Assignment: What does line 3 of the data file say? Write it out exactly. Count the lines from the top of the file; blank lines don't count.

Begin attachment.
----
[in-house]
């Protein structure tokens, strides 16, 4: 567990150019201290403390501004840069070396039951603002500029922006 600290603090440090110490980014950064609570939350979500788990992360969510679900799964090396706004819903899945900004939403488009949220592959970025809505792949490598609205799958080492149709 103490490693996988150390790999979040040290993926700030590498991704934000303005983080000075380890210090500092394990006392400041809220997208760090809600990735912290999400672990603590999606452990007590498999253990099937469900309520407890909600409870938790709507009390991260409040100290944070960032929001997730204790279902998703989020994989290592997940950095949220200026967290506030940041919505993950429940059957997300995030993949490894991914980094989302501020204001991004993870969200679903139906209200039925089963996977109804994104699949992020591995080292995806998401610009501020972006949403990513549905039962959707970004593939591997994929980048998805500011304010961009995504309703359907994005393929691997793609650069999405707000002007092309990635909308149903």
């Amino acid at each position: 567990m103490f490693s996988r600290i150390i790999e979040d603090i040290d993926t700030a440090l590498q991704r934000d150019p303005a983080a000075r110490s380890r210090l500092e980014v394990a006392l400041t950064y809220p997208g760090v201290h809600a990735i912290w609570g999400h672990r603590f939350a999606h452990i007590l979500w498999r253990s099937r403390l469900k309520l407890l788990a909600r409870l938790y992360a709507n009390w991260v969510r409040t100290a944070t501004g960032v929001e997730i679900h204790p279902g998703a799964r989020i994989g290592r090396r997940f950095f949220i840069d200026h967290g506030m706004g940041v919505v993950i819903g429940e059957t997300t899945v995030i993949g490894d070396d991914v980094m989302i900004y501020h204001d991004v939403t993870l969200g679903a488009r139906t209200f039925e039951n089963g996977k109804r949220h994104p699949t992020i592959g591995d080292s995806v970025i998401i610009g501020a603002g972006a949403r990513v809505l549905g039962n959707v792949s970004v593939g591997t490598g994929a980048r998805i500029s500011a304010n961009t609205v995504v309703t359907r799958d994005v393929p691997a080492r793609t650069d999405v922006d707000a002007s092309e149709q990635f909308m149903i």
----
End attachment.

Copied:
């Amino acid at each position: 567990m103490f490693s996988r600290i150390i790999e979040d603090i040290d993926t700030a440090l590498q991704r934000d150019p303005a983080a000075r110490s380890r210090l500092e980014v394990a006392l400041t950064y809220p997208g760090v201290h809600a990735i912290w609570g999400h672990r603590f939350a999606h452990i007590l979500w498999r253990s099937r403390l469900k309520l407890l788990a909600r409870l938790y992360a709507n009390w991260v969510r409040t100290a944070t501004g960032v929001e997730i679900h204790p279902g998703a799964r989020i994989g290592r090396r997940f950095f949220i840069d200026h967290g506030m706004g940041v919505v993950i819903g429940e059957t997300t899945v995030i993949g490894d070396d991914v980094m989302i900004y501020h204001d991004v939403t993870l969200g679903a488009r139906t209200f039925e039951n089963g996977k109804r949220h994104p699949t992020i592959g591995d080292s995806v970025i998401i610009g501020a603002g972006a949403r990513v809505l549905g039962n959707v792949s970004v593939g591997t490598g994929a980048r998805i500029s500011a304010n961009t609205v995504v309703t359907r799958d994005v393929p691997a080492r793609t650069d999405v922006d707000a002007s092309e149709q990635f909308m149903i």